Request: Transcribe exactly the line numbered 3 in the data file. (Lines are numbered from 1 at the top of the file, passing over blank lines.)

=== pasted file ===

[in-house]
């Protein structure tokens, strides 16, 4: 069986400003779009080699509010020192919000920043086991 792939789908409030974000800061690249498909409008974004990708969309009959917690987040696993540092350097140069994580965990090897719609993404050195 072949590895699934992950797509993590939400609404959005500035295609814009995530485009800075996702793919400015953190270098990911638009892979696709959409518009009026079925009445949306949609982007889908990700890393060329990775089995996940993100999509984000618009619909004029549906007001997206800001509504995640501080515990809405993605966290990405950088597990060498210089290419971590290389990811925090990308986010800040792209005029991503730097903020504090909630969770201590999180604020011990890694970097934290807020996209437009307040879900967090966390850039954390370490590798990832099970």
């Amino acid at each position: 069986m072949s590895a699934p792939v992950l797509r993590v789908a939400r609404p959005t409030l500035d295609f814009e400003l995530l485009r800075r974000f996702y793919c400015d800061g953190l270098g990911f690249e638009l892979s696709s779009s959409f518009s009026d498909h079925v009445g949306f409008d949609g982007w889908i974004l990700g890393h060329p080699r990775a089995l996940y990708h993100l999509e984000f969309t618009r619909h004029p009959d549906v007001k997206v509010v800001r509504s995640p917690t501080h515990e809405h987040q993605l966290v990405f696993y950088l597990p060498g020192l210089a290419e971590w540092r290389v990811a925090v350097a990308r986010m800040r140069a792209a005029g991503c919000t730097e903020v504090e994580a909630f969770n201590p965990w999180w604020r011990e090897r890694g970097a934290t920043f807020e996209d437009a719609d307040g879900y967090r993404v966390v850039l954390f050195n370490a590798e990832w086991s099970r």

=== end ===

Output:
């Amino acid at each position: 069986m072949s590895a699934p792939v992950l797509r993590v789908a939400r609404p959005t409030l500035d295609f814009e400003l995530l485009r800075r974000f996702y793919c400015d800061g953190l270098g990911f690249e638009l892979s696709s779009s959409f518009s009026d498909h079925v009445g949306f409008d949609g982007w889908i974004l990700g890393h060329p080699r990775a089995l996940y990708h993100l999509e984000f969309t618009r619909h004029p009959d549906v007001k997206v509010v800001r509504s995640p917690t501080h515990e809405h987040q993605l966290v990405f696993y950088l597990p060498g020192l210089a290419e971590w540092r290389v990811a925090v350097a990308r986010m800040r140069a792209a005029g991503c919000t730097e903020v504090e994580a909630f969770n201590p965990w999180w604020r011990e090897r890694g970097a934290t920043f807020e996209d437009a719609d307040g879900y967090r993404v966390v850039l954390f050195n370490a590798e990832w086991s099970r």